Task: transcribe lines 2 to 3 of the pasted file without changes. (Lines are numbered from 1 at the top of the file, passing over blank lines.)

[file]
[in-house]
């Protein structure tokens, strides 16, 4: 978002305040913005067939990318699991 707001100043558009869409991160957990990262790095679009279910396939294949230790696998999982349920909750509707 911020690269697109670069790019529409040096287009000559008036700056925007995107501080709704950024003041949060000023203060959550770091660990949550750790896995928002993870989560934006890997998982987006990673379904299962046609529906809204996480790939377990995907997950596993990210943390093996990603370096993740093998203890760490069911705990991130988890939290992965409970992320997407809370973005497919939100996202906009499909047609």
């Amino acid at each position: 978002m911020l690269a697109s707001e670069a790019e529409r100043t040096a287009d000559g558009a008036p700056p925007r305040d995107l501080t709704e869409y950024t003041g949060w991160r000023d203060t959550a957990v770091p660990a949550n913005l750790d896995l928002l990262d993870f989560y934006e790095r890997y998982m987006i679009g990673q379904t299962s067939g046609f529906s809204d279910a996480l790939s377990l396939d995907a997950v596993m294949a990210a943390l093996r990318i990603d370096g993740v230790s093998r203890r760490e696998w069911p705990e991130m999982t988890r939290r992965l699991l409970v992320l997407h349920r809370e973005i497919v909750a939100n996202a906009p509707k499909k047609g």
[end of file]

């Protein structure tokens, strides 16, 4: 978002305040913005067939990318699991 707001100043558009869409991160957990990262790095679009279910396939294949230790696998999982349920909750509707 911020690269697109670069790019529409040096287009000559008036700056925007995107501080709704950024003041949060000023203060959550770091660990949550750790896995928002993870989560934006890997998982987006990673379904299962046609529906809204996480790939377990995907997950596993990210943390093996990603370096993740093998203890760490069911705990991130988890939290992965409970992320997407809370973005497919939100996202906009499909047609």
């Amino acid at each position: 978002m911020l690269a697109s707001e670069a790019e529409r100043t040096a287009d000559g558009a008036p700056p925007r305040d995107l501080t709704e869409y950024t003041g949060w991160r000023d203060t959550a957990v770091p660990a949550n913005l750790d896995l928002l990262d993870f989560y934006e790095r890997y998982m987006i679009g990673q379904t299962s067939g046609f529906s809204d279910a996480l790939s377990l396939d995907a997950v596993m294949a990210a943390l093996r990318i990603d370096g993740v230790s093998r203890r760490e696998w069911p705990e991130m999982t988890r939290r992965l699991l409970v992320l997407h349920r809370e973005i497919v909750a939100n996202a906009p509707k499909k047609g």